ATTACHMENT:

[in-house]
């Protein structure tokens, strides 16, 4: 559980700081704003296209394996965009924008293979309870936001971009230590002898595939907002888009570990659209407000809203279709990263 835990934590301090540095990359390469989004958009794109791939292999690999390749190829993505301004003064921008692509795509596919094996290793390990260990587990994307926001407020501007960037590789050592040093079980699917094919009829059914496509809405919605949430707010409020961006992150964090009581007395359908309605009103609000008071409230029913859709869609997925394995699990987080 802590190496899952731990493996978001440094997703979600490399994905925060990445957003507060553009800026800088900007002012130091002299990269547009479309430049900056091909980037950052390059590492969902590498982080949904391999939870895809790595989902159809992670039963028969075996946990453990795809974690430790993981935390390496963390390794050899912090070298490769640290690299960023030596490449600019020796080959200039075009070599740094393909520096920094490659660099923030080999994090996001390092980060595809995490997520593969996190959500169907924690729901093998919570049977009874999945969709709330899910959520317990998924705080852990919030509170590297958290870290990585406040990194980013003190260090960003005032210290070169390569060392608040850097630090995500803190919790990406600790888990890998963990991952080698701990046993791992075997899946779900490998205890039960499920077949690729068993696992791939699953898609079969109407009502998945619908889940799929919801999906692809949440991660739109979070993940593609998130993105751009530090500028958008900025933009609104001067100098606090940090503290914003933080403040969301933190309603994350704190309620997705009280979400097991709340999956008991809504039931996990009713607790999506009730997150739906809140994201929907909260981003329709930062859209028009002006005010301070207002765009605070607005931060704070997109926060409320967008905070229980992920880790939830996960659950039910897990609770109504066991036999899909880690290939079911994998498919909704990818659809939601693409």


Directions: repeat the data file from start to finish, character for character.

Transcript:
[in-house]
């Protein structure tokens, strides 16, 4: 559980700081704003296209394996965009924008293979309870936001971009230590002898595939907002888009570990659209407000809203279709990263 835990934590301090540095990359390469989004958009794109791939292999690999390749190829993505301004003064921008692509795509596919094996290793390990260990587990994307926001407020501007960037590789050592040093079980699917094919009829059914496509809405919605949430707010409020961006992150964090009581007395359908309605009103609000008071409230029913859709869609997925394995699990987080 802590190496899952731990493996978001440094997703979600490399994905925060990445957003507060553009800026800088900007002012130091002299990269547009479309430049900056091909980037950052390059590492969902590498982080949904391999939870895809790595989902159809992670039963028969075996946990453990795809974690430790993981935390390496963390390794050899912090070298490769640290690299960023030596490449600019020796080959200039075009070599740094393909520096920094490659660099923030080999994090996001390092980060595809995490997520593969996190959500169907924690729901093998919570049977009874999945969709709330899910959520317990998924705080852990919030509170590297958290870290990585406040990194980013003190260090960003005032210290070169390569060392608040850097630090995500803190919790990406600790888990890998963990991952080698701990046993791992075997899946779900490998205890039960499920077949690729068993696992791939699953898609079969109407009502998945619908889940799929919801999906692809949440991660739109979070993940593609998130993105751009530090500028958008900025933009609104001067100098606090940090503290914003933080403040969301933190309603994350704190309620997705009280979400097991709340999956008991809504039931996990009713607790999506009730997150739906809140994201929907909260981003329709930062859209028009002006005010301070207002765009605070607005931060704070997109926060409320967008905070229980992920880790939830996960659950039910897990609770109504066991036999899909880690290939079911994998498919909704990818659809939601693409």